The corpus of historical chiropractic literature created for this study provides a sampling of the written language used within the profession around the time that Canadian Memorial Chiropractic College (CMCC) was established and the profession was undergoing growth and maturation following the Second World War. Thus, while the earliest texts in our corpus date from the beginning of the 20th century, they were included in the curriculum when CMCC was established in 1946. The comparison corpus comprised the 2005–2008 volumes of the Journal of the Canadian Chiropractic Association.4 Thus the texts compared were separated by a maximum of approximately a century.
For the most part, differences between the two corpora seem to reflect shifts in salient professional themes. Whereas the lexicon of the modern Canadian chiropractic literature is dominated by terms related to the clinical encounter, research and professionalism, the historical chiropractic corpus is heavily weighted with terms pertaining to the structure of the human body and the relationship between structure and health. In particular, words related to posture, balance and the nervous system were highly prevalent.
The important concepts of subluxation and adjustment have been subject to the effects of fashion. These two words and their derived terms (e.g. subluxations, adjustments) were highly prevalent in the historical literature. In the modern literature subluxation and subluxations may have been displaced by the types restriction and restrictions which approximately quadrupled in prevalence. In the modern literature the word family of adjustment has been displaced to a degree by manipulation and mobilization. In the corpus of historical chiropractic, there were 12 instances (prevalence: 0.0011%) of mobilize and its derived terms versus 117 instances (prevalence: 0.041%) of mobilize, or some variation thereof, such as mobilization, mobilizations, in the corpus of modern Canadian chiropractic. Manipulation and its derived terms occurred 64 times (prevalence: 0.0056%) in the historical chiropractic corpus, versus 405 occurrences of manipulation or some variation thereof (prevalence: 0.142%) in the corpus of modern Canadian chiropractic literature.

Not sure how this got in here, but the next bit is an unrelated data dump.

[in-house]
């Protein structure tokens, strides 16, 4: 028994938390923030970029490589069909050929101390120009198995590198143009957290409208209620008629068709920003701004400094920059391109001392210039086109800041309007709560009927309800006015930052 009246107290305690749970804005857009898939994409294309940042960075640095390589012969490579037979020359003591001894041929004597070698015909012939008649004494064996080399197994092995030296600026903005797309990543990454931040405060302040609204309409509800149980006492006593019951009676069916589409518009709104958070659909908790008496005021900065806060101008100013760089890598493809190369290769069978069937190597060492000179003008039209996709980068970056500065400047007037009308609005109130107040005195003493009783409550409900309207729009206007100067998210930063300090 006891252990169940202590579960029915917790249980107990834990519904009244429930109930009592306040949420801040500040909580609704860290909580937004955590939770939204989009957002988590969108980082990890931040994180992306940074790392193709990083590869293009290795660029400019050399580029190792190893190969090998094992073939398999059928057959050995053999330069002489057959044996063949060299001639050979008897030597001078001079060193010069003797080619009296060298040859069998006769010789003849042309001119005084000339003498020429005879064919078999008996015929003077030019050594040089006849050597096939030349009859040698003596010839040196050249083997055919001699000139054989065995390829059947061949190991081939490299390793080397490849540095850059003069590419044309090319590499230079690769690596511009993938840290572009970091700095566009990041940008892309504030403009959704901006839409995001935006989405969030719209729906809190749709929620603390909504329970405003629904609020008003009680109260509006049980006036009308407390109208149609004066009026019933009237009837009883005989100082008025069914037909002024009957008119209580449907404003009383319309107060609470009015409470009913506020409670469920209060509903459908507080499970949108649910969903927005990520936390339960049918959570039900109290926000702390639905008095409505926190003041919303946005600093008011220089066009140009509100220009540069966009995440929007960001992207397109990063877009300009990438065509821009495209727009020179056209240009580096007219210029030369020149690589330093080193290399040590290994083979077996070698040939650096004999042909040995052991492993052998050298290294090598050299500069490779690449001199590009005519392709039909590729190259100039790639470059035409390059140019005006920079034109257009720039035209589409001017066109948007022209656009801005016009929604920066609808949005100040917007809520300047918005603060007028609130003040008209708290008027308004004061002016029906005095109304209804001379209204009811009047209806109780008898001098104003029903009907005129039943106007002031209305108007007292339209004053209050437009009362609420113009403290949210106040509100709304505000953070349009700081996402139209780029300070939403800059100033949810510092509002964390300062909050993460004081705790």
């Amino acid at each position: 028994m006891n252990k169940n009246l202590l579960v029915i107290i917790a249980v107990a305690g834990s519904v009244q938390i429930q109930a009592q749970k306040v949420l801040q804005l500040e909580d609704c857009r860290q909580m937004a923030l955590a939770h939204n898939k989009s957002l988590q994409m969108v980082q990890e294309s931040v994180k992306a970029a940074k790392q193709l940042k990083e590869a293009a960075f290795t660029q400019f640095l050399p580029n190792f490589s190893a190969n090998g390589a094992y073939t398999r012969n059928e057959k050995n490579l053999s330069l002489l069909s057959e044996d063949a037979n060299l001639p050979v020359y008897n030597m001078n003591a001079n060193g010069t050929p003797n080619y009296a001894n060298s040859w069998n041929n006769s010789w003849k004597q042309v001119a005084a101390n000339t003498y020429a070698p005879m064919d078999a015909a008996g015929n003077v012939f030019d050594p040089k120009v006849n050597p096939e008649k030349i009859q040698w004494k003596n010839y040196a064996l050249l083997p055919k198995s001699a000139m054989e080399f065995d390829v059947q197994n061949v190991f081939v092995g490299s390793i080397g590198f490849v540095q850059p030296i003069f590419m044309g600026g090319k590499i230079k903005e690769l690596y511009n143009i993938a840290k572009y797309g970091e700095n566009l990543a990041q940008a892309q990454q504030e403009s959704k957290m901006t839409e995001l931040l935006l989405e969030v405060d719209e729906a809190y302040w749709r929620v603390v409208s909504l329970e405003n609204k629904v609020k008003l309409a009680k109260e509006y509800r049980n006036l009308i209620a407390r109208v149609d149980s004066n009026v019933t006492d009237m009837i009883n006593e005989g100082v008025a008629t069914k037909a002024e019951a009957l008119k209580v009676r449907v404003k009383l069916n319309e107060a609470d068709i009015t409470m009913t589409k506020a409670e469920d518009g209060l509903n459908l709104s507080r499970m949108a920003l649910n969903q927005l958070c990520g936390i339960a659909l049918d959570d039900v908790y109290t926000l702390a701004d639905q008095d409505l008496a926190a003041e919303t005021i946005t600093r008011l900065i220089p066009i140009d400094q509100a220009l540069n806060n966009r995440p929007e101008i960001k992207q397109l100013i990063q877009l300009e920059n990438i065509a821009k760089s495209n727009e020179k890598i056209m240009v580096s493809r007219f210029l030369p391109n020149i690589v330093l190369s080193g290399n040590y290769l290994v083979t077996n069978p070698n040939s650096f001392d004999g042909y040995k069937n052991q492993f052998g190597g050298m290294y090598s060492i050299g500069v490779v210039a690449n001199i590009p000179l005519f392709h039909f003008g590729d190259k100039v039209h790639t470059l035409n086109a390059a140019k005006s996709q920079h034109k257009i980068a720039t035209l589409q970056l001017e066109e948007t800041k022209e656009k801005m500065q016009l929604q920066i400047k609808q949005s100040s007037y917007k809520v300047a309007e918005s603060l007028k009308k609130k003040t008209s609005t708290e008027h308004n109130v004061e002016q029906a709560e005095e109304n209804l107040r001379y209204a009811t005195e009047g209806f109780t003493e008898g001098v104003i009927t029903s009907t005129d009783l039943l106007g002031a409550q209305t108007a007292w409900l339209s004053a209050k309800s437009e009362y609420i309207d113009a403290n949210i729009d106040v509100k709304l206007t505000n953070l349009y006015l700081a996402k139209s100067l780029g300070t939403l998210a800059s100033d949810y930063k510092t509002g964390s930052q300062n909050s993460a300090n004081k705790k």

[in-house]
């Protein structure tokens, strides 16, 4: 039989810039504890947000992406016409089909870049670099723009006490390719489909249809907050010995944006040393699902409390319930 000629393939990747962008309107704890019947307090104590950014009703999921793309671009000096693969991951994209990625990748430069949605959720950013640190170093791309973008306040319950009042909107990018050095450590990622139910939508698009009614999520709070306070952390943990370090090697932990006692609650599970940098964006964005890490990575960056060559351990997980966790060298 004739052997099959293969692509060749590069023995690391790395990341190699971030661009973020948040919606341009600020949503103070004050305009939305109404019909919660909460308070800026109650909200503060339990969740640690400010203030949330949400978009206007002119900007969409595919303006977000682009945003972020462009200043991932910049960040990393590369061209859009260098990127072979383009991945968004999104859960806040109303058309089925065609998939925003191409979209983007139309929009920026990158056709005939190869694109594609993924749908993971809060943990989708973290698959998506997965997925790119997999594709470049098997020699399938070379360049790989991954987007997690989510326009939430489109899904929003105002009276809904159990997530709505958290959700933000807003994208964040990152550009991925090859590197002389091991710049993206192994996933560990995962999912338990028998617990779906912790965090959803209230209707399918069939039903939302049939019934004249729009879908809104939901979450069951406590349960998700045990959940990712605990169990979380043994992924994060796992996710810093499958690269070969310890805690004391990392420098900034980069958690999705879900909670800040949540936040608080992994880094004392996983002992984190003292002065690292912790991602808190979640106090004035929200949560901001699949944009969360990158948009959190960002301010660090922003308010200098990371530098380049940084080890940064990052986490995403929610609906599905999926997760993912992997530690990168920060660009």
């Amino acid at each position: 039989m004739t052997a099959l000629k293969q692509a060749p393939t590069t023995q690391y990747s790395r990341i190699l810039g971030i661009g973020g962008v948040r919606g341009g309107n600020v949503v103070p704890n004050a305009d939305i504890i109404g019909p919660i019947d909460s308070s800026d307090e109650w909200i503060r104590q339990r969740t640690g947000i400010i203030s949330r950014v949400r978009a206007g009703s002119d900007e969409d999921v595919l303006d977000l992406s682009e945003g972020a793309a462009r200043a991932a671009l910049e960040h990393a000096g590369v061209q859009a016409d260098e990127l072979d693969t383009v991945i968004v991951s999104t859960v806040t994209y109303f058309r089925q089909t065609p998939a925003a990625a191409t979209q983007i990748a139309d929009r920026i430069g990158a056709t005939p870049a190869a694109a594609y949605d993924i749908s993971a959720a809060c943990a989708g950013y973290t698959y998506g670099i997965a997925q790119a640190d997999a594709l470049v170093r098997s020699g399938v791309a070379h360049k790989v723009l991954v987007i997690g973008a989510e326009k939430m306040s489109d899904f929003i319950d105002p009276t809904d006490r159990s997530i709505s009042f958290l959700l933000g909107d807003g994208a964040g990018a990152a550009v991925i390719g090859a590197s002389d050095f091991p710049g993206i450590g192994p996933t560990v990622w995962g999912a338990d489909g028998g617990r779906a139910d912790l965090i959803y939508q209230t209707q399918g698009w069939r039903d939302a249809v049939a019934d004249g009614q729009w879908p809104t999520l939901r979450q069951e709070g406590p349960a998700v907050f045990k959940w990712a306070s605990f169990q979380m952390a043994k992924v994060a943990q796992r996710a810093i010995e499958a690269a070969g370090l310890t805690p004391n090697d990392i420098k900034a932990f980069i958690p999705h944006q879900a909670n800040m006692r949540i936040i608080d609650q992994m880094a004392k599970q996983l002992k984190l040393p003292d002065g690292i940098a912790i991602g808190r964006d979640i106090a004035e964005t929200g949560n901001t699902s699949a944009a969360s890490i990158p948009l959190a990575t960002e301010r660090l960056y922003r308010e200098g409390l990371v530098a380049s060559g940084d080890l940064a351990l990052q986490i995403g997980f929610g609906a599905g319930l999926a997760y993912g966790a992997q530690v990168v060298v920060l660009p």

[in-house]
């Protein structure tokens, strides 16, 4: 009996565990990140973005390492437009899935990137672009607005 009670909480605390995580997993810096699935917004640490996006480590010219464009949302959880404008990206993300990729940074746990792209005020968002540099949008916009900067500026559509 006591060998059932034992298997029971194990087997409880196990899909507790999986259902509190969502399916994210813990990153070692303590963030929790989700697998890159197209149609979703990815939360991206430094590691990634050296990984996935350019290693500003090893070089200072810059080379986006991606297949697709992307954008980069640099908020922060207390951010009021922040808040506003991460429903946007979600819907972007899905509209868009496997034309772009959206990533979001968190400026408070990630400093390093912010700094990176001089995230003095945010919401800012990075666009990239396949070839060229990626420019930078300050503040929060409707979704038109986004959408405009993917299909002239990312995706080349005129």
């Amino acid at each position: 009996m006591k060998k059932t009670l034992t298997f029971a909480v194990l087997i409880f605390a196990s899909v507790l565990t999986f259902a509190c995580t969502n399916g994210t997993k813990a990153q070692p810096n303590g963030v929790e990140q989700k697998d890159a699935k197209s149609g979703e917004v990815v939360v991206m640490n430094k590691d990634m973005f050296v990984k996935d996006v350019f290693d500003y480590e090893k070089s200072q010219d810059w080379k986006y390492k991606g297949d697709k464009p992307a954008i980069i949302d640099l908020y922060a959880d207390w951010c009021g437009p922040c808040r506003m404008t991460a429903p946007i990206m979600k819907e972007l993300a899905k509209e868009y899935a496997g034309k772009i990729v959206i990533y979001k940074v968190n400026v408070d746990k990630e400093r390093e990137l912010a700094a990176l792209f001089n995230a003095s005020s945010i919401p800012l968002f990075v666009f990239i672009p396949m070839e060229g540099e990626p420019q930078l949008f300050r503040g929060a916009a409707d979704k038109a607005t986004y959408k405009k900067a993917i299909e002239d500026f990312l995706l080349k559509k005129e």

Thus, the evolution of language in the chiropractic literature mirrors certain established trends in modern English, such as shifts in the use of modal verbs [9, 10], noun phrase structure  and gendered terms.  Additionally, there have been changes which may reflect the evolution in the biomedical and health sciences in general. These would include increased attention to evidence-based and patient-centred care. Finally, there are language changes were are likely particular to chiropractic, and reflect a movement toward a lexicon which is shared across manual medicine professions rather than chiropractic-specific. This hypothesis could be tested by comparing the corpus of modern Canadian chiropractic literature  to a corpus of literature from another of the manual medicine professions, such as osteopathy.
In conducting this analysis, it is acknowledged that differences between the two bodies of literature may be due not only to evolution through time, but also due to the differences in the types of literature analyzed. The corpus of modern chiropractic literature comprised articles from a professional journal, whereas the corpus of historical chiropractic literature consisted overwhelmingly of textbooks, since there was no comparable body of research literature during the earlier period.
This work was supported by funds from the Canadian Chiropractic Historical Association.
Budgell B, Miyazaki M, O’Brien M, Perkins R, Tanaka Y.
Developing a corpus of the nursing literature: a pilot study.
Japan Journal of Nursing Science. 2007;4:21–25.
Millar N, Budgell B.
The language of public health – a corpus based analysis.
J Public Health. 2008;16(5):369–374.
Chiba Y, Millar N, Budgell B.
The language of midwifery and perinatal care.
J Jpn Acad Midwif. 2010;24(1):1–10.
Millar N, Budgell B, Kwong A.
Quantitative corpus-based analysis of the chiropractic literature – a pilot study.
J Can Chiropr Assoc. 2011;55(1):56–60
Budgell B, Miyazaki M, O’Brien M, Perkin SR, Tanaka Y.
Our Shared Biomedical Language.
International Medical Education Conference; 2007; Kuala Lumpur.
International Medical University; 2007. p. A17.
Baker P, Hardie A, McEnery T.
A glossary of corpus linguistics.
Edinburgh: Edinburgh University Press; 2006.
Rayson P, Berridge D, Francis B.
Extending the Cochran rule for the comparison of word frequencies between corpora.
Paper presented at the 7th International Conference on Statistical Analysis of Textual Data;
10–12 March; Louvain-la-Neuve. 2004.
Will Ms ever be as frequent as Mr? A corpus-based comparison of gendered terms across
four diachronic corpora of British English.
Gender and Language. 2010;4(1):125–129.
Leech G, Facchinetti R, Palmer FR, Krug MG.
Modals on the move: The English modal auxiliaries 1961–1992.
Berlin; New York: Mouton de Gruyter; 2003. pp. 223–240.
Modal verbs in TIME: frequency changes 1923–2006.
International Journal of Corpus Linguistics. 2009;14(2):191–220.
Leech G, Hundt M, Mair M, Smith N.
Change in contemporary English: A grammatical study.
Cambridge: Cambridge University Press; 2009.